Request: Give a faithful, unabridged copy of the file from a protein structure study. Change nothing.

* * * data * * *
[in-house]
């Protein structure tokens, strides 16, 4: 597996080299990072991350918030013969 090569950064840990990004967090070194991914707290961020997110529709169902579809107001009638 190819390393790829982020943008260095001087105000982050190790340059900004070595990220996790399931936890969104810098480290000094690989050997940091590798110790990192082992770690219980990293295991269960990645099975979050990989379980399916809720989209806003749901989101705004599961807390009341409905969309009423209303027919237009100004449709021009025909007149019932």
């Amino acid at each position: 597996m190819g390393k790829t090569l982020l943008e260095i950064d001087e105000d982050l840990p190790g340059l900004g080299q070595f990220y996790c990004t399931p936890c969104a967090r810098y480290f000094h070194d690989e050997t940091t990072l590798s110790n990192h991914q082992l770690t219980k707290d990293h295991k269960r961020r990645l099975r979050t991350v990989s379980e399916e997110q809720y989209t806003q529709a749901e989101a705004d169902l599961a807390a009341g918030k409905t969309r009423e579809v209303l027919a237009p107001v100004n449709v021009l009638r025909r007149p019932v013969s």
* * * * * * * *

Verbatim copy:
[in-house]
């Protein structure tokens, strides 16, 4: 597996080299990072991350918030013969 090569950064840990990004967090070194991914707290961020997110529709169902579809107001009638 190819390393790829982020943008260095001087105000982050190790340059900004070595990220996790399931936890969104810098480290000094690989050997940091590798110790990192082992770690219980990293295991269960990645099975979050990989379980399916809720989209806003749901989101705004599961807390009341409905969309009423209303027919237009100004449709021009025909007149019932």
């Amino acid at each position: 597996m190819g390393k790829t090569l982020l943008e260095i950064d001087e105000d982050l840990p190790g340059l900004g080299q070595f990220y996790c990004t399931p936890c969104a967090r810098y480290f000094h070194d690989e050997t940091t990072l590798s110790n990192h991914q082992l770690t219980k707290d990293h295991k269960r961020r990645l099975r979050t991350v990989s379980e399916e997110q809720y989209t806003q529709a749901e989101a705004d169902l599961a807390a009341g918030k409905t969309r009423e579809v209303l027919a237009p107001v100004n449709v021009l009638r025909r007149p019932v013969s």